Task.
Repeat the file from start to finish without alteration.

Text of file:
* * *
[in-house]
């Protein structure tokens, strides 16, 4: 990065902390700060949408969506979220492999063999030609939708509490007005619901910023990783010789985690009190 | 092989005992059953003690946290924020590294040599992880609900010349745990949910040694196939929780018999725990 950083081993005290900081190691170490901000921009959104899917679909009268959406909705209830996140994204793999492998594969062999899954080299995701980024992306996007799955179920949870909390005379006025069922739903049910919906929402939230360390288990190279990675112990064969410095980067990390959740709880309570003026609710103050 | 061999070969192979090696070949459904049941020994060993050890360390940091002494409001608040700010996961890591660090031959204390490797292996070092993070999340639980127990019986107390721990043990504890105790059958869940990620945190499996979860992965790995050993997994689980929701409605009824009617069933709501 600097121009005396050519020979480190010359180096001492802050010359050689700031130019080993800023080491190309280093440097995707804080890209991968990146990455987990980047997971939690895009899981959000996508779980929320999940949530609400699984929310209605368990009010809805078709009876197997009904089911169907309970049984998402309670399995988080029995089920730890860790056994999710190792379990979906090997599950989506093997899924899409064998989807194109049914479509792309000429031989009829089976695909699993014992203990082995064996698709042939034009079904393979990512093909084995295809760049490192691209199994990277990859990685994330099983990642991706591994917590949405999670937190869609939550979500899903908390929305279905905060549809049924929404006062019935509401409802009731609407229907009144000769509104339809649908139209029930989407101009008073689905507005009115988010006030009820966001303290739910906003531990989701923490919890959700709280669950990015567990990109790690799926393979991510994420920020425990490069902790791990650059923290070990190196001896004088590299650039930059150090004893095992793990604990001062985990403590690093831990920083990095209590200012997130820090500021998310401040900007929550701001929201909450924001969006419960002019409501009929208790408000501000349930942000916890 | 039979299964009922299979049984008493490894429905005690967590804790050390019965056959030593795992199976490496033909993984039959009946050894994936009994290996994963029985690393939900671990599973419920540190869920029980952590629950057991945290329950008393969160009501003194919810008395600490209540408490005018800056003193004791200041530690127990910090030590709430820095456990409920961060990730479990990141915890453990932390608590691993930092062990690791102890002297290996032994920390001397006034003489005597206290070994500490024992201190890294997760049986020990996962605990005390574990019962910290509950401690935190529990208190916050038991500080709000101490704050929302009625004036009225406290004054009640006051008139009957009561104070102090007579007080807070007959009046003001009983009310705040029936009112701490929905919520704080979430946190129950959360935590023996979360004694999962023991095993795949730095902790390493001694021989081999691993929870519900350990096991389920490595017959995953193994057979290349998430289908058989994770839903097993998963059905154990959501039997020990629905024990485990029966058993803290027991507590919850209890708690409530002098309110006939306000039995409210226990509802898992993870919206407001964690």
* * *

[in-house]
């Protein structure tokens, strides 16, 4: 990065902390700060949408969506979220492999063999030609939708509490007005619901910023990783010789985690009190 | 092989005992059953003690946290924020590294040599992880609900010349745990949910040694196939929780018999725990 950083081993005290900081190691170490901000921009959104899917679909009268959406909705209830996140994204793999492998594969062999899954080299995701980024992306996007799955179920949870909390005379006025069922739903049910919906929402939230360390288990190279990675112990064969410095980067990390959740709880309570003026609710103050 | 061999070969192979090696070949459904049941020994060993050890360390940091002494409001608040700010996961890591660090031959204390490797292996070092993070999340639980127990019986107390721990043990504890105790059958869940990620945190499996979860992965790995050993997994689980929701409605009824009617069933709501 600097121009005396050519020979480190010359180096001492802050010359050689700031130019080993800023080491190309280093440097995707804080890209991968990146990455987990980047997971939690895009899981959000996508779980929320999940949530609400699984929310209605368990009010809805078709009876197997009904089911169907309970049984998402309670399995988080029995089920730890860790056994999710190792379990979906090997599950989506093997899924899409064998989807194109049914479509792309000429031989009829089976695909699993014992203990082995064996698709042939034009079904393979990512093909084995295809760049490192691209199994990277990859990685994330099983990642991706591994917590949405999670937190869609939550979500899903908390929305279905905060549809049924929404006062019935509401409802009731609407229907009144000769509104339809649908139209029930989407101009008073689905507005009115988010006030009820966001303290739910906003531990989701923490919890959700709280669950990015567990990109790690799926393979991510994420920020425990490069902790791990650059923290070990190196001896004088590299650039930059150090004893095992793990604990001062985990403590690093831990920083990095209590200012997130820090500021998310401040900007929550701001929201909450924001969006419960002019409501009929208790408000501000349930942000916890 | 039979299964009922299979049984008493490894429905005690967590804790050390019965056959030593795992199976490496033909993984039959009946050894994936009994290996994963029985690393939900671990599973419920540190869920029980952590629950057991945290329950008393969160009501003194919810008395600490209540408490005018800056003193004791200041530690127990910090030590709430820095456990409920961060990730479990990141915890453990932390608590691993930092062990690791102890002297290996032994920390001397006034003489005597206290070994500490024992201190890294997760049986020990996962605990005390574990019962910290509950401690935190529990208190916050038991500080709000101490704050929302009625004036009225406290004054009640006051008139009957009561104070102090007579007080807070007959009046003001009983009310705040029936009112701490929905919520704080979430946190129950959360935590023996979360004694999962023991095993795949730095902790390493001694021989081999691993929870519900350990096991389920490595017959995953193994057979290349998430289908058989994770839903097993998963059905154990959501039997020990629905024990485990029966058993803290027991507590919850209890708690409530002098309110006939306000039995409210226990509802898992993870919206407001964690």